Last night, the Sons of Utah Pioneers in Salt Lake City hosted the first community conversation for my Fellowship project. Eighty people (whose average age was probably around 80, as well!) graciously listened to me tell stories about Stegner and of my own connection to “Uncle Wally.” (I’ve been bringing so many anecdotes and stories to the dinner table that my wife has joked that it feels like Uncle Wally has moved into the back bedroom).
In addition to short quotes from Stegner’s books, I read three excerpts. The Gathering of Zion (pages 152-154) was an easy pick, since SUP focuses on Mormon history. We rode over South Pass with the refugees from persecution, as they bumped into mountain men Black Harris and Jim Bridger and took full advantage of their chance to quiz the men who knew the most about the Saints’ destination. Stegner notes: “The day was June 27, 1847.” Exactly three years before, Joseph Smith had been killed. “Now the Lord, who had started the pioneers west on the anniversary of Joseph’s founding of the Church, took them over South Pass into the country of sanctuary on the anniversary of the martyrdom.”
Stegner, a non-Mormon, tells the panoramic story of the Mormon Trail with respect. He felt a warm welcome in Salt Lake’s LDS Ward Houses as a boy, and though he never considered conversion, I believe his fundamental values were influenced by his friends in the Church. He was a decent, gentlemanly, steady, generous man who believed in community and cooperation. I’ve been thinking this week that he shared a suite of values with our new president-elect, Barack Obama, a stunning combination of civic engagement and citizenship, of scholarship and thoughtfulness.
John Wesley Powell and the little band of men that made up his 1869 expedition floated into Glen Canyon in the selection I chose from Beyond the Hundredth Meridian (pages 88-90). There was no other canyon like Glen Canyon, and the Major knew it. “Through most of its course the canyoned Green and Colorado, though impressive beyond description, awesome and colorful and bizarre, is scenically disturbing, a trouble to the mind. It works on the nerves, there is no repose in it, nothing that is soft. …But Glen Canyon, into which they now floated…is almost absolutely serene, an interlude for a pastoral flute.”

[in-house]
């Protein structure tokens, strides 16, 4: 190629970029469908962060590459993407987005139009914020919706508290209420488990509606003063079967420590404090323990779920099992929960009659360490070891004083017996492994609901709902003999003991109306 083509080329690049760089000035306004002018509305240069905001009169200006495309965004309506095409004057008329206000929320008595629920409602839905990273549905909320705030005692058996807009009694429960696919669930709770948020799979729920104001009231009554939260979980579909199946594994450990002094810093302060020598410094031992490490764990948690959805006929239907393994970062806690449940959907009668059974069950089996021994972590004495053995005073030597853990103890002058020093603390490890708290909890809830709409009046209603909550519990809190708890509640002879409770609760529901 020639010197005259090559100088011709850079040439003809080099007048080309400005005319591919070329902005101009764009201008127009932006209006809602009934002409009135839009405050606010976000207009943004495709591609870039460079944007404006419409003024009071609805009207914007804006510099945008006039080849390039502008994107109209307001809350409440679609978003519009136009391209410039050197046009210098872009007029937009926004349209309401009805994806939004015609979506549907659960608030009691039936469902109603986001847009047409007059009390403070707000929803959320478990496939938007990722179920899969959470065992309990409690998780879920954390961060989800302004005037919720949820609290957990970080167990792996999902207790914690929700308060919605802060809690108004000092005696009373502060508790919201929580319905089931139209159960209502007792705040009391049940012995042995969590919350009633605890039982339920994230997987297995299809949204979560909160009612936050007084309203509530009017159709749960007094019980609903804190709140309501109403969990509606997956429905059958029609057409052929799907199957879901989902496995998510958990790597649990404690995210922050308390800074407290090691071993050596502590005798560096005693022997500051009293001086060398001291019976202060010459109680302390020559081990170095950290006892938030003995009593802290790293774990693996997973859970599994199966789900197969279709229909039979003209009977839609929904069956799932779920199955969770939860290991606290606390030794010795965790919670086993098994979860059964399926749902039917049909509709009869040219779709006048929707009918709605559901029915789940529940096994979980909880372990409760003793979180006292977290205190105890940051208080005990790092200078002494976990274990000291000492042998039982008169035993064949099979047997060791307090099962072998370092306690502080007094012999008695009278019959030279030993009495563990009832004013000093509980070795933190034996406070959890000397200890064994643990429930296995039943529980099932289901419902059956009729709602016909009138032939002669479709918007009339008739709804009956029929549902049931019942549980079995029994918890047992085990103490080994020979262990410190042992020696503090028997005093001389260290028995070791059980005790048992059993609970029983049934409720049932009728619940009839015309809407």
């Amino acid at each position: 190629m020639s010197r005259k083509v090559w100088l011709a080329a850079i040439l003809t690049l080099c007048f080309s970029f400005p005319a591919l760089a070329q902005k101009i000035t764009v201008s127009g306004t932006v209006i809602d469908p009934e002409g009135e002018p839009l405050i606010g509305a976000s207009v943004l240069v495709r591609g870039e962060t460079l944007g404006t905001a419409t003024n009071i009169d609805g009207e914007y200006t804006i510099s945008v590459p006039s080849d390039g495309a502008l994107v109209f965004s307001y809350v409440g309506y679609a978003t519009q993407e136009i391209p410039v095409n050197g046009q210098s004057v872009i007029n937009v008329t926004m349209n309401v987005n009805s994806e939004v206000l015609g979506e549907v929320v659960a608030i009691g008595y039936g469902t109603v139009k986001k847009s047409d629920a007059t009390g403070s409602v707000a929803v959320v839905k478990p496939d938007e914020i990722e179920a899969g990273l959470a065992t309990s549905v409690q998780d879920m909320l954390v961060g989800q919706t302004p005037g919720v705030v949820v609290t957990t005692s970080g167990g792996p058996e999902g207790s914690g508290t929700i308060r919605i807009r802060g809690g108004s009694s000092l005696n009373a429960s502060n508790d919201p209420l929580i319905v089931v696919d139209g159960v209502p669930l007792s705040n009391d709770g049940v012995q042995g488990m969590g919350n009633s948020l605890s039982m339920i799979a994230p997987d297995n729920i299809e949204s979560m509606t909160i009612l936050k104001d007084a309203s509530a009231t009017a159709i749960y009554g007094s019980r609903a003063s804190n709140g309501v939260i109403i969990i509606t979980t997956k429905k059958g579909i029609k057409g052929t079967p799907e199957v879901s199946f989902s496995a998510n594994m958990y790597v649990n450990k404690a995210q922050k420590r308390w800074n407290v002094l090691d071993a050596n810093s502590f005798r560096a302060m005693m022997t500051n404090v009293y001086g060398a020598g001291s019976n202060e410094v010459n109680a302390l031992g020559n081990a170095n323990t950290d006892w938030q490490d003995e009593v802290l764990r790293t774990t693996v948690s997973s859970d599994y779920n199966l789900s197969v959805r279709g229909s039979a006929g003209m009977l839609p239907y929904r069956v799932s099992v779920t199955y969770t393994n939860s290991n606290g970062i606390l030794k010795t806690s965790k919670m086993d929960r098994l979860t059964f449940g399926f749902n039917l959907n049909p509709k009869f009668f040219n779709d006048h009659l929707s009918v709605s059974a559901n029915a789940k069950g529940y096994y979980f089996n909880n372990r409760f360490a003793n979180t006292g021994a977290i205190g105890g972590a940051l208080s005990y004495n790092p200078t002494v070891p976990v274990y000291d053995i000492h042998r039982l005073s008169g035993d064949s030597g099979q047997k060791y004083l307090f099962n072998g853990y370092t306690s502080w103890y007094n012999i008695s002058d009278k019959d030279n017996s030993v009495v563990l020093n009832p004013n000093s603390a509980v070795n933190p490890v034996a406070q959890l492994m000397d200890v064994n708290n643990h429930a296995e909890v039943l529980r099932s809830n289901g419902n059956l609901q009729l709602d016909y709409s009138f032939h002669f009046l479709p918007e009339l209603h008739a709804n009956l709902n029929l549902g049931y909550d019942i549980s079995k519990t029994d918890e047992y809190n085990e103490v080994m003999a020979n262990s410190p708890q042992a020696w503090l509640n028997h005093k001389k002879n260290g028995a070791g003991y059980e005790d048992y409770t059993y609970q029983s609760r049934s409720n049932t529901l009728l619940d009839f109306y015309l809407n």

“Mormon Trees” (pages 21-24) from Mormon Country triggered the most poignant memories. In his paean to Lombardy poplars, Stegner chose to “judge a people by its trees” and found both worthy. “Wherever they went the Mormons planted them. …They give a quality to the land so definite that it is almost possible to mark the limits of the Mormon Country by the trees.” Older women held my hand and told me of climbing the Lombardys in their backyards as children; the trees served as their refuge, their place of solitude. Their eyes sparkled. Together, we lamented their diminishing numbers.
When my family moved into our home in Salt Lake City’s Avenues neighborhood, three Lombardy poplars towered along the fenceline in our tiny backyard. Over the past twenty years, all three have died and we had to take them down.
Like those wives of the Sons of Utah Pioneers, I miss them.